3. I’m definitely in the Planner category. As well as the whole peace of mind thing, I love researching and that in turn helps get me in the zone for where I’m going.

    Also, I don’t get to travel internationally very often so trips when they happen are a big deal. I would hate to go somewhere only to find out later that I’d missed something awesome because I didn’t know about it.

    The important things for me to have sorted in advance are where I am on a certain day, accommodation, and how I get from A to B. But then aside from having ideas of what I want to do when I am somewhere, I try not to lock day-to-day plans down any further than that. Planned spontaneity??

    1. I like that – planned spontaneity!

      So true about when you take shorter trips and not wanting to miss anything. I always like to have an idea beforehand of what the major sights are I want to see or activities I want to do so I don’t waste time once I get somewhere figuring that out. Or get somewhere and find that the place I wanted to visit is only open certain days or the activity I wanted to do had to be booked in advance.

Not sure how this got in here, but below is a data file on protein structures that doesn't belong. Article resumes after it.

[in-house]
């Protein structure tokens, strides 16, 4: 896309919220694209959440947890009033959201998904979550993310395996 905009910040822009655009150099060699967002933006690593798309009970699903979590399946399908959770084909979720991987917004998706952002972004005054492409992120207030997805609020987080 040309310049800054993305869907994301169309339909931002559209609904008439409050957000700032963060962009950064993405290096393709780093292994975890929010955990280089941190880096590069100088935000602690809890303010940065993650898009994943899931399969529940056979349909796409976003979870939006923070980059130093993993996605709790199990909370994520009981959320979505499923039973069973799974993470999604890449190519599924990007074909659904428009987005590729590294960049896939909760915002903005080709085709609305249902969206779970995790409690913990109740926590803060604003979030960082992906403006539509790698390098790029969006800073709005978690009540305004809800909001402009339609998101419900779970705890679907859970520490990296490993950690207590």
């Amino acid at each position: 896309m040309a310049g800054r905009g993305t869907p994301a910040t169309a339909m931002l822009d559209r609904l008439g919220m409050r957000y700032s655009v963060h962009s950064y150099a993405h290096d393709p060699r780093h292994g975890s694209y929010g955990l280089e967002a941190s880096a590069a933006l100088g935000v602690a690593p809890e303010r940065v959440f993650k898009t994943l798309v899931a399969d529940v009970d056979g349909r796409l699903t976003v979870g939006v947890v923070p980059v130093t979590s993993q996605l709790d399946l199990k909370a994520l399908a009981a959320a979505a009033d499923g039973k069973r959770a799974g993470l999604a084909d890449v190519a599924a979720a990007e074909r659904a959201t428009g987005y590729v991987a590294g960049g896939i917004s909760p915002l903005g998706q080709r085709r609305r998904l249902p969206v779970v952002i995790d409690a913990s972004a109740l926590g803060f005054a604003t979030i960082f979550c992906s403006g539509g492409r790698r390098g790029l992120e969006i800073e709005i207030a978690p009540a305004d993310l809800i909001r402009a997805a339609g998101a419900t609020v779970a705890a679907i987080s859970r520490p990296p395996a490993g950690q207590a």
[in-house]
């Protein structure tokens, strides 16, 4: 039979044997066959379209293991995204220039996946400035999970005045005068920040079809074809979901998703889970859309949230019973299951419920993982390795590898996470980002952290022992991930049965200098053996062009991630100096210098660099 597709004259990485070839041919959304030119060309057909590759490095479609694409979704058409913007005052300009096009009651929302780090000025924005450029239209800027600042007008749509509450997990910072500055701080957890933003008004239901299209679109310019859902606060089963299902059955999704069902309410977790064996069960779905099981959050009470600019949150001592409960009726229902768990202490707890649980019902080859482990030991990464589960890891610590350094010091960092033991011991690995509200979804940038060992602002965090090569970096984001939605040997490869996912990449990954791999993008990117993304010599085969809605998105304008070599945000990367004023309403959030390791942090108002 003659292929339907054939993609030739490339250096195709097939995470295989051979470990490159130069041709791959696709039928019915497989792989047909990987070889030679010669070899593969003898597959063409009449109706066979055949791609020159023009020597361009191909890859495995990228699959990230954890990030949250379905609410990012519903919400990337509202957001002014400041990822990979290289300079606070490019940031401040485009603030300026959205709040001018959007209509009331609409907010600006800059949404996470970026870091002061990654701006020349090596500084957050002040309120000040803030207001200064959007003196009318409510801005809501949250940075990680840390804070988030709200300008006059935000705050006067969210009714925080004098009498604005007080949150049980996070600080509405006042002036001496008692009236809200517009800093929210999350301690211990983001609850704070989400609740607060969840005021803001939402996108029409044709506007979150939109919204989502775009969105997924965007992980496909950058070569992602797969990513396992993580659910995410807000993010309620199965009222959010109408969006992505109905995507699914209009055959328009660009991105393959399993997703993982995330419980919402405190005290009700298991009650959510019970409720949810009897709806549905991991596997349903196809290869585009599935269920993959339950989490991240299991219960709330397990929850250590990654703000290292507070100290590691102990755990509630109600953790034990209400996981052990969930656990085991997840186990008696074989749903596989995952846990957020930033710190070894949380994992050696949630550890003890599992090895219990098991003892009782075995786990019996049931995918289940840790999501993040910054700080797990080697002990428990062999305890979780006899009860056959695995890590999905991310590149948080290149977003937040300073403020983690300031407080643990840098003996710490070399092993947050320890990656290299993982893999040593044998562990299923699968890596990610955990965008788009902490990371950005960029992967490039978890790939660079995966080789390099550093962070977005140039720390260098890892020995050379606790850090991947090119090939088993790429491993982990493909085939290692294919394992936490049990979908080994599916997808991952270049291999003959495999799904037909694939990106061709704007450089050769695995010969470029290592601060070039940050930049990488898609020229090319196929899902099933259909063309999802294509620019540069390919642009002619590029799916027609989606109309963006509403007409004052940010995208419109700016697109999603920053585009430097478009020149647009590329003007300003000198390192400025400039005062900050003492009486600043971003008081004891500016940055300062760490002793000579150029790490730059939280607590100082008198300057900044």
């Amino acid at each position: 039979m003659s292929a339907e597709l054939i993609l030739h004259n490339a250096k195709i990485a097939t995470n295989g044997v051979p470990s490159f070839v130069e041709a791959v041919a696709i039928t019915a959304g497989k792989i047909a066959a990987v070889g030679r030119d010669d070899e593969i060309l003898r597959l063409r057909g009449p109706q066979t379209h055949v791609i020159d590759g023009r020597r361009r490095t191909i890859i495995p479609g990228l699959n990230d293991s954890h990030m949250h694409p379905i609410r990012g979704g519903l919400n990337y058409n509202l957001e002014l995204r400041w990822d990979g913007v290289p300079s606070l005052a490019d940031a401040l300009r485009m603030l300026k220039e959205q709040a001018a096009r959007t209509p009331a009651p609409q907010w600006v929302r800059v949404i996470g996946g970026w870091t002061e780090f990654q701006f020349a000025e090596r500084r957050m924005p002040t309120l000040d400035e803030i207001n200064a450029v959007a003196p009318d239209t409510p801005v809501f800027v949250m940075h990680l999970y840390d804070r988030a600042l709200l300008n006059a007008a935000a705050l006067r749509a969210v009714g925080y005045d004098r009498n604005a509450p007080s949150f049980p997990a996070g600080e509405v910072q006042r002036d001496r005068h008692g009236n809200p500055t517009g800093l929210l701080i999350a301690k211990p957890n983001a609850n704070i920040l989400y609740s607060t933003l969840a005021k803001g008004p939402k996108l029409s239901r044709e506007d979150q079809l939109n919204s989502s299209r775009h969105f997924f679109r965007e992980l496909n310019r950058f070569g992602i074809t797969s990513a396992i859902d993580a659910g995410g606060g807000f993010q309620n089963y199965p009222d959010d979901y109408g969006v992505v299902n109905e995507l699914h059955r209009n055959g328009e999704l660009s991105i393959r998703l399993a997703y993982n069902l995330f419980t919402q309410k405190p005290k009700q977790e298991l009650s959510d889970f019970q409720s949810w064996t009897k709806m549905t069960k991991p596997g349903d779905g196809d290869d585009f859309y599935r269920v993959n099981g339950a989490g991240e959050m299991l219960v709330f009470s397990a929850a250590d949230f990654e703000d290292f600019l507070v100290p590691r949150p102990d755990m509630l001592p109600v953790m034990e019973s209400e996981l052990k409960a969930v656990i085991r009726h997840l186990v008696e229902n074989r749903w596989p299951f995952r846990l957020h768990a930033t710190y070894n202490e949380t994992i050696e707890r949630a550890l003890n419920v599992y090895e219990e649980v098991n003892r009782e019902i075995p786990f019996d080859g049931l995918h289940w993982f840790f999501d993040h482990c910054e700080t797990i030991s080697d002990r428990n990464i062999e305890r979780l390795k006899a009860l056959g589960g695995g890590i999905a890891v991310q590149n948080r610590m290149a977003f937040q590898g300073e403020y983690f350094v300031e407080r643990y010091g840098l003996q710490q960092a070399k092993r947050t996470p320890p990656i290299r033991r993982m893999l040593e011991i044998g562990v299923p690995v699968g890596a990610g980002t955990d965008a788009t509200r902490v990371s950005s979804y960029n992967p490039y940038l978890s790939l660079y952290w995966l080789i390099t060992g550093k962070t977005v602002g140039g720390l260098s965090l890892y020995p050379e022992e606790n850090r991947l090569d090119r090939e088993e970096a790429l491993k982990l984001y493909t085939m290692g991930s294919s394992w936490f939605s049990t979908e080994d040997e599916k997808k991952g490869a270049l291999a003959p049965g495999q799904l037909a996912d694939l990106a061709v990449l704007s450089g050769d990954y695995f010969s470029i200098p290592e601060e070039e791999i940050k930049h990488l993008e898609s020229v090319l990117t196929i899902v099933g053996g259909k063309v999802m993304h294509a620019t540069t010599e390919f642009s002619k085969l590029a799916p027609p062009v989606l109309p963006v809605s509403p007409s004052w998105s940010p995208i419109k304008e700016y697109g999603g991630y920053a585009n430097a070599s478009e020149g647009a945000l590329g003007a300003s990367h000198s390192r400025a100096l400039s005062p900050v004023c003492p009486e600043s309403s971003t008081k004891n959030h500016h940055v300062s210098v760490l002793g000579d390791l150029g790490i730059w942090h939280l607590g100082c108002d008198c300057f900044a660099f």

4. I never thought I was a planner. I always resisted that label. Yet when Ali and I started looking at traveling together, I realize just how much of a planner I am. In some ways far more than her.

    I definitely like to have hotels and train times booked. The long German exposure has made me sensitive to trains and the times it takes to get anywhere.

    Despite which I want to have as few of the activities planned out beforehand. I like being able to decide on a daily basis (according to weather) what to do.

    In New Zealand, we rejiggered our trip midway due to the earthquakes in Christchurch. It turned out awesome and it only took us a few hours of talking and calling.

    1. I always like knowing in advance what kinds of things are available to do but then be flexible based on my mood, the weather, etc.

  5. I hear you! I am a planner and will always be. Not having a plan makes me nervous. And here what’s worse. I not only have a plan…I usually have a plan B!